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Cursive and Good Life frontman Tim Kasher carries forth the Saddle Creek tradition

Saddle Creek's Cult Legacy

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When singer-songwriter and filmmaker Tim Kasher takes the stage this Tuesday at the Charleston Music Hall, it will be, in some ways, in the shadow of the more famous Conor Oberst, the one-time "next Dylan." Oberst's records, under the Bright Eyes moniker, made the Omaha-based Saddle Creek Records an unlikely household name in independent music circles in the early 2000s.

Which is kind of a shame. Kasher recorded on that label too, both in Oberst's early band Commander Venus as well as in his own bands Cursive and the Good Life. And in many ways the fervency of his cult following is very much the equal to his more famous friend. The music each makes seems so indelibly informed by one another, with much of the same lyrical wit, tender earnestness, and intensely character and story-driven songwriting that can knock a listener over with its emotional power.

"We were all so close-knit and consuming the same stuff, but also paying really close attention to what each other was writing and using that as our own jumping-off point for what we were doing," Kasher recalls. "It was a really exciting time back then. Every new record that somebody wrote, we would all get stoked on it. We'd joke, 'Well, I guess we have to write a record as good as that now.' It was such a positive influence, which is something I think a lot of scenes don't have, which I think is a lot of why it did happen in Omaha."

And even more than their shared songwriting sensibilities, you can hear a distinct sense of community on those early Saddle Creek records — the mix of DIY zeal and Midwestern squareness combined with grand, if ragged, musical and narrative ambition that seemed to flourish among the label's early offerings. And none more so than from the pen of Oberst and Kasher.

As Saddle Creek continued to flourish and diversify, though, it became less tied to that identity, particularly as many of those early contributors also drifted away geographically and musically. Now, Kasher and Oberst tour together again at a distance from their roots, along with Frances Quinlan of the young folk-rock band Hop Along, who signed with Saddle Creek in 2014.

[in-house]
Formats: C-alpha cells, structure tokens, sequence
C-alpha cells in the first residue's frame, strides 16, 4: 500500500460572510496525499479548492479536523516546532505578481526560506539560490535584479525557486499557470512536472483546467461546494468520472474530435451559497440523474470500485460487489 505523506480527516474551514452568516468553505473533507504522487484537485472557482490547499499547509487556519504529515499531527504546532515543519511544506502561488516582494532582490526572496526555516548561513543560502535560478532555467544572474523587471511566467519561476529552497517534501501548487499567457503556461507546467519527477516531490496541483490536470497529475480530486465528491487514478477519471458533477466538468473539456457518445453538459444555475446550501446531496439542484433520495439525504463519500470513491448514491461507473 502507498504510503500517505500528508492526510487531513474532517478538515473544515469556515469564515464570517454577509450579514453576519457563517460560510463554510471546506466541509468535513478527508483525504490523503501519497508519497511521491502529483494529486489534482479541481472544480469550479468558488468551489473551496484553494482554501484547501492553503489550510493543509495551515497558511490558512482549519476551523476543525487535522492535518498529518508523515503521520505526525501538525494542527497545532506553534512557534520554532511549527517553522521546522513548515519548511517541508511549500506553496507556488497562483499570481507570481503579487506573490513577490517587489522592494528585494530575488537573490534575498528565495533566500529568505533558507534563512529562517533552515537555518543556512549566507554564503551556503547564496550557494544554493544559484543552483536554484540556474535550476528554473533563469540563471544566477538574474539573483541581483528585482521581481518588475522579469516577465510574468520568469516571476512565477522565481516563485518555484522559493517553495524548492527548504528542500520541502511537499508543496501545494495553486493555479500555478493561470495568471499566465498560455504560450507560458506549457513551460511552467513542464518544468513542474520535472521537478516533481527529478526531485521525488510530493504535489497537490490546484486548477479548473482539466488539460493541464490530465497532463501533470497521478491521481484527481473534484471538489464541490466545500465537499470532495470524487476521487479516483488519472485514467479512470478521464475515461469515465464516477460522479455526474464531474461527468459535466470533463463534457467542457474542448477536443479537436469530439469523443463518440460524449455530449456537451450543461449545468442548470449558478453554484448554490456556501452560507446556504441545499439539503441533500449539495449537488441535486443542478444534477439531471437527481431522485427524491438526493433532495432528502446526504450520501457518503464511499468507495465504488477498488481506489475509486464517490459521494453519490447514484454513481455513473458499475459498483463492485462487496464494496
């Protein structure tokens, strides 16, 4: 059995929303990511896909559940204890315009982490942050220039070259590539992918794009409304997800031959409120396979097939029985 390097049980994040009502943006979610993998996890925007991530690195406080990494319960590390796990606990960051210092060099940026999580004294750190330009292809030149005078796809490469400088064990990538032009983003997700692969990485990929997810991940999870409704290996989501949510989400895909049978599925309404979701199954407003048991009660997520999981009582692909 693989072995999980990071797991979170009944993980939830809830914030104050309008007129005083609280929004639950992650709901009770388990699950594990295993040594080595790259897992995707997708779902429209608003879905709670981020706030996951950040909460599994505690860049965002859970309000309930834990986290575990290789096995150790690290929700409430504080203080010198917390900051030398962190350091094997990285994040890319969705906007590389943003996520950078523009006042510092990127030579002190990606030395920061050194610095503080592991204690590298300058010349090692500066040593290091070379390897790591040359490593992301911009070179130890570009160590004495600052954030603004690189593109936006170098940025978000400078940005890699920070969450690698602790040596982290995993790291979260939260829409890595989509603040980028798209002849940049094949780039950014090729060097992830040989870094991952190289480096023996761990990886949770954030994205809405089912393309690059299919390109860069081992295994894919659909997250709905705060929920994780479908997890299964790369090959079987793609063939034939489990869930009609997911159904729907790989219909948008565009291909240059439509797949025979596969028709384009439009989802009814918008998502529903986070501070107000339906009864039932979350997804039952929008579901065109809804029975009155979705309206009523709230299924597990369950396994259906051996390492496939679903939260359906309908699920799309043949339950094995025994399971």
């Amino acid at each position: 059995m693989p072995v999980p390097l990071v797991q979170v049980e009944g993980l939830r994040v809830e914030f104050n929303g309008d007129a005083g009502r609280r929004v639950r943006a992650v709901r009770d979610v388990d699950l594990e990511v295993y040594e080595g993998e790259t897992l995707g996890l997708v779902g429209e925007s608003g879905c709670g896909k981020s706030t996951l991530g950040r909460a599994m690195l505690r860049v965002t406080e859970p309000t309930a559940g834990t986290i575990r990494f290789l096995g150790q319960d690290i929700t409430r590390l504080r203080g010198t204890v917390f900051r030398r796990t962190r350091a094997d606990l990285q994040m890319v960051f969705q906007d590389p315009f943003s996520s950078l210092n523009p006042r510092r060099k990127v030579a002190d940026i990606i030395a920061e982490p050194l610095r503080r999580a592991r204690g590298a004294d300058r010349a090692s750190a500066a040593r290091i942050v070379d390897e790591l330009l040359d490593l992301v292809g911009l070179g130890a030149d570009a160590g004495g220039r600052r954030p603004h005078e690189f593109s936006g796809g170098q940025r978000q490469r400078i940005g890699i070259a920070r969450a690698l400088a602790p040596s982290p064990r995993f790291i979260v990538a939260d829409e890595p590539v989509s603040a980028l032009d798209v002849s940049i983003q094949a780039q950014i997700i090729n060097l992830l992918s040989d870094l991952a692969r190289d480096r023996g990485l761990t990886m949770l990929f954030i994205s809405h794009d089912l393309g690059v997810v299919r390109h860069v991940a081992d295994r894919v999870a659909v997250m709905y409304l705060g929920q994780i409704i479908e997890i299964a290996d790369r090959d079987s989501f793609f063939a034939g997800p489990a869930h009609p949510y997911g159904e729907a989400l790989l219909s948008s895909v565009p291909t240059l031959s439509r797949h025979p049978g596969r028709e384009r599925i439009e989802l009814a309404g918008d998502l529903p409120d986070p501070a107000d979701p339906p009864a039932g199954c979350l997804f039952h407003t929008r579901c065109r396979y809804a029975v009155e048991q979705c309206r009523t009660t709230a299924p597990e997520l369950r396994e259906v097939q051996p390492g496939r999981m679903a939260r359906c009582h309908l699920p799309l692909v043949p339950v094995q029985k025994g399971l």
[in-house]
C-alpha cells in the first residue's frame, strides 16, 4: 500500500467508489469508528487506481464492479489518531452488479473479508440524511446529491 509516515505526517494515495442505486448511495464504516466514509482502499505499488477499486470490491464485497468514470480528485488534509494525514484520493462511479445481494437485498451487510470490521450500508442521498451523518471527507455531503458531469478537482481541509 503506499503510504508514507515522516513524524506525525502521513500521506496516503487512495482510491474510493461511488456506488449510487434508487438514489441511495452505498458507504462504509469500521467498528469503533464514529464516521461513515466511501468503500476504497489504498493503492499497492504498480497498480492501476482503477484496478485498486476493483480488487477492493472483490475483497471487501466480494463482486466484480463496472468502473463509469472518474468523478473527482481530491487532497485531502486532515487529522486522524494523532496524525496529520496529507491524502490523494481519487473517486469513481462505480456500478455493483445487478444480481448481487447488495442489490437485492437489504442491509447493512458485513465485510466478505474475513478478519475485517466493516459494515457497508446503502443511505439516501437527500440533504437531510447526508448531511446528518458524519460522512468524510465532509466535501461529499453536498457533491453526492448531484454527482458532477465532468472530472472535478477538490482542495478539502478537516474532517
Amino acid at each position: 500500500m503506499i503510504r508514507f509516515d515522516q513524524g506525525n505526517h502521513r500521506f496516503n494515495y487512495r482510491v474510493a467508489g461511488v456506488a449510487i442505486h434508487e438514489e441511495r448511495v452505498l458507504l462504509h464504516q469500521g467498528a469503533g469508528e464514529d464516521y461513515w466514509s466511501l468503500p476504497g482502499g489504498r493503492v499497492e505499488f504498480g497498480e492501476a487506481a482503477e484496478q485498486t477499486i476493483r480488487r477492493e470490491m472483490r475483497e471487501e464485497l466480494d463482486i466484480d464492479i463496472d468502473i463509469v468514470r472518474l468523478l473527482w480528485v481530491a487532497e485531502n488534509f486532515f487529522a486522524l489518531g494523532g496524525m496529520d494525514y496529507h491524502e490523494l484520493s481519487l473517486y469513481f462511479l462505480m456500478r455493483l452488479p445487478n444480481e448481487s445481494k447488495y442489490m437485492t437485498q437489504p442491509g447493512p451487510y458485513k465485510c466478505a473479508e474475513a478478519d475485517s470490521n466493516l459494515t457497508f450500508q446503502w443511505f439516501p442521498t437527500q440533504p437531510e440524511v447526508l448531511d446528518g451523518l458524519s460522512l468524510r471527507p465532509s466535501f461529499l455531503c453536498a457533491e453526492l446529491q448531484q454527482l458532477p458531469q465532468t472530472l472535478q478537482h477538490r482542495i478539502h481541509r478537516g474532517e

"She must have such a totally different Saddle Creek experience than we did," Kasher muses of Quinlan, who he says he's a huge fan of. "I can probably speak for many of us in feeling like it's really been a while. We've flipped over generations even since Omaha was really put on the map for being a music town. We're all off doing what feels like pretty significantly different stuff.

"But keeping that tether alive, like getting opportunities to tour with each other and stuff, reminds us that we all came up together, even if we have a bunch of new friends and live in different cities," he continues. "It can kind of seem like high school in that regard. But it's great to keep that thread going in these kinds of ways."

While Oberst has maintained his spot in the public eye a bit more, Kasher has maintained a steady output of musical releases under his own name and the Good Life moniker, as well as writing and directing his first feature film, No Resolution, which is also the title of his latest, suitable theatrical solo effort, a complementary piece but not the soundtrack for the film.

"It's something I've wanted to do for a long time," says Kasher of making the film. "The kind of story I tell on it, and I've been telling at the screenings, is that music really took off in my 20s and that was great, but once I turned 30 I made a pledge to get into songwriting because that's really what I've wanted to do since I was a young teenager."

Kasher's turn towards songwriting isn't surprising given his finely tuned character sketches and penchant for fully formed short stories that delve into the sensitive emotional details of our relationships (particularly romantic ones) with one another.

"I feel like, despite all of the time that has gone by, that what I was interested in when I was 20 isn't so different from what I'm interested in now," he confesses. "You kind of have to go back to your most precious and important concepts. For me, I'm always wanting to go over the minutiae of our intimate relationships with one another, and I'm always wanting to touch on religion, or question society in one form or another."

And while his music, whether as a solo artist or in Cursive or the Good Life, does not draw the same fervor as it might have a decade ago, he's comfortably settled into his career, re-issuing early Cursive records alongside his new solo album on the label 15 Passengers, a new business separate from Saddle Creek that he and the other members of Cursive are forging together. Which, despite his long affiliation with the Omaha effort, makes sense.

"It mostly had to do with the way Saddle Creek started," Kasher explains with an even-keeled finality. "That spirit of releasing records ourselves is still there, but Saddle Creek hasn't been our label for a long time. It became a label — it achieved that impossible thing where it's a national label that people are aware of and celebrate.

He adds, "We just feel older and don't need that [infrastructure]. We have a career established and aren't as hungry. It's just nice to have control and do it ourselves."

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